4. Camera

Most smartphones come with video-quality cameras. You can also use your computer’s camera or invest in a webcam. Unless you’re going for the free-flowing, on-the-go, selfie-style video, secure your camera with a tripod so it doesn’t shake or wobble during filming.

5. Lighting

In the absence of professional lighting, use natural lighting if you can. Ring lights are an inexpensive option. Support the scene with natural or other ambient lighting where necessary.

6. Editing

Depending on the type of computer or device you’re using, many free and low-cost editing and video maker apps are available. Some of the best ones to make a video with include:

You probably already have editing software installed somewhere on your computer. Check the features offered on free versions for each video maker app. Most should include:

  • Ability to add to your preferred platform
  • Adding music and text
  • Export quality/resolution

When editing, remove any footage that doesn’t add value to the viewer. If in doubt, cut it out.

7. Length

Short videos are great, especially when you are starting out.

Some platforms actively discourage or prevent videos longer than a few seconds or minutes.

In addition, short videos require fewer changes of scene or camera angles.

The ideal length of your videos will depend on:

  • The platform you publish on
  • Your skill set and budget
  • The message
  • Your access to resources and locations

As you get used to making videos, you can extend the variety and style of scenes you use.

Be thoughtful about when (and where) to publish

To get the most out of your videos, research the best time and platform on which to launch them.

You’ll also want to look into how to label them. While this may seem like a small thing, remember that Google can only “read” words. Even if you aren’t an SEO guru, you can still make sure your videos have searchable, relevant titles and relevant hashtags that Google can index.

Person typing on laptop while sitting in bed

Additionally, turning on comments will encourage engagement. Replying to comments will build relationships with potential customers and give you a chance to add even more value. Plus, it could help boost your search algorithm rankings too.

Improve by analysing video performance

To improve future videos, analyse how each video performs. Examine which videos are most:

  • Viewed
  • Liked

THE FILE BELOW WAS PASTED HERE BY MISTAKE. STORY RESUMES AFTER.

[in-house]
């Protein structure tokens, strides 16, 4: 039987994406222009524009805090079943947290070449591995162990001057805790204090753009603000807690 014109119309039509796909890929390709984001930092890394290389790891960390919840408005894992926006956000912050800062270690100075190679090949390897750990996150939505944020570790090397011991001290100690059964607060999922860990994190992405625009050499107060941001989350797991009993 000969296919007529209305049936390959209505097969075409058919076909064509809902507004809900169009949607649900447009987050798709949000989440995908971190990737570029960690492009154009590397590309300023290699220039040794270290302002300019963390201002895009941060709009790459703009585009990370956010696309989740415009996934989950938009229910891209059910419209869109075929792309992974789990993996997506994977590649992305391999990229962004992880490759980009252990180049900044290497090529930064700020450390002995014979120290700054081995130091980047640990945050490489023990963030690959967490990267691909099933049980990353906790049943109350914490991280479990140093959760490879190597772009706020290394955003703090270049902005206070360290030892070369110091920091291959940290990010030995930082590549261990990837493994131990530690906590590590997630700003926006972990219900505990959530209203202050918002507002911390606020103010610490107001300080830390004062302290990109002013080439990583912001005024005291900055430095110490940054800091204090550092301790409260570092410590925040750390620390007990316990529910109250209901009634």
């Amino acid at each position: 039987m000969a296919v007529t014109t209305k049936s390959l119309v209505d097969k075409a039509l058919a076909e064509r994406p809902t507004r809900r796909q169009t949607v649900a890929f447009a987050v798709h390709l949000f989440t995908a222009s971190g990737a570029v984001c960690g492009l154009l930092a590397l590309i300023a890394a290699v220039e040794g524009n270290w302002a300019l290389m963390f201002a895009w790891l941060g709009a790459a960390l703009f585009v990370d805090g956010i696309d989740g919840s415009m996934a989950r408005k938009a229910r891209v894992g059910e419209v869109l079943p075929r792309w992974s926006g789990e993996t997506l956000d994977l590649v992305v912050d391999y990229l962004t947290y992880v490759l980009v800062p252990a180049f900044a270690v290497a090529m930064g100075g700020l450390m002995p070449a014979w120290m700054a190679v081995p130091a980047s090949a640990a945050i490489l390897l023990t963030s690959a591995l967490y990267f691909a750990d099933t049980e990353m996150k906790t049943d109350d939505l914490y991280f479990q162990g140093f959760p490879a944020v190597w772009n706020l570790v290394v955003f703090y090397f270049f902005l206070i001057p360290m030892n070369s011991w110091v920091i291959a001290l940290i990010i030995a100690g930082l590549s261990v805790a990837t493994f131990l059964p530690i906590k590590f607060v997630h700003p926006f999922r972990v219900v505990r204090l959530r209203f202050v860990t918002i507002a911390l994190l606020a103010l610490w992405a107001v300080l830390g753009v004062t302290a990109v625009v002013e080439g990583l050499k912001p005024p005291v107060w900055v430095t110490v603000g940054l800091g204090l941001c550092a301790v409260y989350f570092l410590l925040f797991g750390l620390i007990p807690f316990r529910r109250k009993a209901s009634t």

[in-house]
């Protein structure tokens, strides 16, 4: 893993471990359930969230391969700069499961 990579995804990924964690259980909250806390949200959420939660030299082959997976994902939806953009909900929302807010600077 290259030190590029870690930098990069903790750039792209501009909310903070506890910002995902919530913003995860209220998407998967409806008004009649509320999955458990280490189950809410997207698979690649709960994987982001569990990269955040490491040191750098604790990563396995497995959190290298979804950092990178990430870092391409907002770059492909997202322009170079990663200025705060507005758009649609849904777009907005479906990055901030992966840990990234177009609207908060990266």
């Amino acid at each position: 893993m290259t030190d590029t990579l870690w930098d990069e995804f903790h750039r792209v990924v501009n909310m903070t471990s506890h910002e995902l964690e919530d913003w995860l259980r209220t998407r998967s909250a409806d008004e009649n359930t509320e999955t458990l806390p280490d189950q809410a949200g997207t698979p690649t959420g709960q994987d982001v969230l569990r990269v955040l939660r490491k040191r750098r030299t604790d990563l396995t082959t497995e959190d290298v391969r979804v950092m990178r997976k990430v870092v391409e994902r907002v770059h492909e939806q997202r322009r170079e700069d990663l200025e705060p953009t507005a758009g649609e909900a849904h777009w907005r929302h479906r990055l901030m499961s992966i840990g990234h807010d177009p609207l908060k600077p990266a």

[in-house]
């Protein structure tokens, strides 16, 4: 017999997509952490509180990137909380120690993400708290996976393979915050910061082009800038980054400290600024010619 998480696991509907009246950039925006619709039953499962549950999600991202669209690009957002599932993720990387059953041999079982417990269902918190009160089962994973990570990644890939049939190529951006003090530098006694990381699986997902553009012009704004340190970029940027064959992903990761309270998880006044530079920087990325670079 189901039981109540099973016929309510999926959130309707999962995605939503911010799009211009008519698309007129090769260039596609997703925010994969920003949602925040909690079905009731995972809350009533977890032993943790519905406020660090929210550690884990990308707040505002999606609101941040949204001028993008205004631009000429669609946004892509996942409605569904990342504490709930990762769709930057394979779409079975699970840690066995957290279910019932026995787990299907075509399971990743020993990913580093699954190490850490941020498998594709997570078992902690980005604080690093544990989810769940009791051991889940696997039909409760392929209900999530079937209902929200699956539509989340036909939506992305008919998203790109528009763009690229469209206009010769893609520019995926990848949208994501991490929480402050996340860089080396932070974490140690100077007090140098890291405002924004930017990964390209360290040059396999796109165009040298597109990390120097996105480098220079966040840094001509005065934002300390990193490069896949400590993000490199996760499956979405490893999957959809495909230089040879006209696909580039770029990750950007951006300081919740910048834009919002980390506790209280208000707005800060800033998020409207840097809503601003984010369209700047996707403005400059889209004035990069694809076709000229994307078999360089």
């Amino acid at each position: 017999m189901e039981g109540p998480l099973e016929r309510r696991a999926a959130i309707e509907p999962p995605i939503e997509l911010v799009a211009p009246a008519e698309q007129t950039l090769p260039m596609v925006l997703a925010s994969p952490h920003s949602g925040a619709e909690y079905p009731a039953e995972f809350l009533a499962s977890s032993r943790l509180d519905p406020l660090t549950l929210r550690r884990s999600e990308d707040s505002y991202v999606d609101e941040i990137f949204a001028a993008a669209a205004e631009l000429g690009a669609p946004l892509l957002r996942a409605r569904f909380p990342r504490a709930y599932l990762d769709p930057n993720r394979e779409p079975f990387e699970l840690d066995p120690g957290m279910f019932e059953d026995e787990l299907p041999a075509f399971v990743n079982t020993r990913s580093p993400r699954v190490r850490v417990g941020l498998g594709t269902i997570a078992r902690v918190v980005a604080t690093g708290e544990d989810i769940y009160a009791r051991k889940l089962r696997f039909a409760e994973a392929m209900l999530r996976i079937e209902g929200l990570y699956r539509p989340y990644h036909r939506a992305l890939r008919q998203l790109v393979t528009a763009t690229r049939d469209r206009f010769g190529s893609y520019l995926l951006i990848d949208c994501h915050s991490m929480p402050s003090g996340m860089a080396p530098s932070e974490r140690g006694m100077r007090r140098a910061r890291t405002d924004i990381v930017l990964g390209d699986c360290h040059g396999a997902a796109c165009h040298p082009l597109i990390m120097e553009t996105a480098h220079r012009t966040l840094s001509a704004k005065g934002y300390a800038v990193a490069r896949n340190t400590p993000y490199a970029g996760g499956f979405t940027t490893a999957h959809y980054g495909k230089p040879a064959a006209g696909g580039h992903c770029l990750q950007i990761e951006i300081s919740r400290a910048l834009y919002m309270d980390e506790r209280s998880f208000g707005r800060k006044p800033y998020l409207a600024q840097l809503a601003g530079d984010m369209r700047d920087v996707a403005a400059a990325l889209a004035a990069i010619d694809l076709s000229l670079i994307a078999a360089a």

• Commented on

If possible, review whether the video is watched all the way through or where any drop off points happen. This will help you understand where viewers lose interest. This will show you what to focus on in your next video.

You’ll also want to keep track of click-throughs and conversions. Watch the trends over time to see how, and if, you are improving. Then, you can make astute investment decisions. Like with all marketing: test, test, test.

Welcome to the wonderful world of video

Videos are an incredibly popular form of online content these days. They can also be a powerful, yet highly affordable, marketing tool for your business. Even on a tight budget, you can make a video that’ll get you noticed.

Be clear about the purpose of your content and make sure it provides value to your customer.

 

Focus on your customers’ needs and make it worth their while to watch. Remember to try out the available video maker apps and tools, too. This will save you the costs associated with expensive equipment and hiring camera crews or actors.

Most important of all, don’t be shy about getting in front of the camera. Make a video that gives your viewers the chance to see you, like you and trust you. People do business with people, after all.

Rananda is a freelance writer, editor, ghostwriter and copywriter, with a financial background and over 25 years in corporate life. She helps you tell your story, your way, to your audience by listening to your voice, understanding your unique expertise and experiences, and working with you to shape your most powerful story. Connect with Rananda on Twitter or find out more at The Ink Rat.